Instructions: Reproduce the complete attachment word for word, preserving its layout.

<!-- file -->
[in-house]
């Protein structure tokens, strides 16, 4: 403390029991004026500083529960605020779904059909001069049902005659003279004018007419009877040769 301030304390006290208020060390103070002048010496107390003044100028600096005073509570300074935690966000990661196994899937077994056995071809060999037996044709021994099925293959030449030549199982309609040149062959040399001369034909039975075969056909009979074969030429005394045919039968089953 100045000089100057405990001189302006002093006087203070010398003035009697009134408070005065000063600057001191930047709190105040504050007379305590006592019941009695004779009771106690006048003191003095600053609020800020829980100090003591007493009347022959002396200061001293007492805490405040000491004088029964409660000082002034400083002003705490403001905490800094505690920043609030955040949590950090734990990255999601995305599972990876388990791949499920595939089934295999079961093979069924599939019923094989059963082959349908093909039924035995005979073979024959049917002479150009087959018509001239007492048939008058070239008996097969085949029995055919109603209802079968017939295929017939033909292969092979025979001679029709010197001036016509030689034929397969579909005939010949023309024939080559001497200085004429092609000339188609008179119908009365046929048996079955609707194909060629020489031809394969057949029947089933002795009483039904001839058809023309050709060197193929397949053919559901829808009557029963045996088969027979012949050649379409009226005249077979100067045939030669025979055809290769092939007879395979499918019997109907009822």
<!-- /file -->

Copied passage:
[in-house]
């Protein structure tokens, strides 16, 4: 403390029991004026500083529960605020779904059909001069049902005659003279004018007419009877040769 301030304390006290208020060390103070002048010496107390003044100028600096005073509570300074935690966000990661196994899937077994056995071809060999037996044709021994099925293959030449030549199982309609040149062959040399001369034909039975075969056909009979074969030429005394045919039968089953 100045000089100057405990001189302006002093006087203070010398003035009697009134408070005065000063600057001191930047709190105040504050007379305590006592019941009695004779009771106690006048003191003095600053609020800020829980100090003591007493009347022959002396200061001293007492805490405040000491004088029964409660000082002034400083002003705490403001905490800094505690920043609030955040949590950090734990990255999601995305599972990876388990791949499920595939089934295999079961093979069924599939019923094989059963082959349908093909039924035995005979073979024959049917002479150009087959018509001239007492048939008058070239008996097969085949029995055919109603209802079968017939295929017939033909292969092979025979001679029709010197001036016509030689034929397969579909005939010949023309024939080559001497200085004429092609000339188609008179119908009365046929048996079955609707194909060629020489031809394969057949029947089933002795009483039904001839058809023309050709060197193929397949053919559901829808009557029963045996088969027979012949050649379409009226005249077979100067045939030669025979055809290769092939007879395979499918019997109907009822």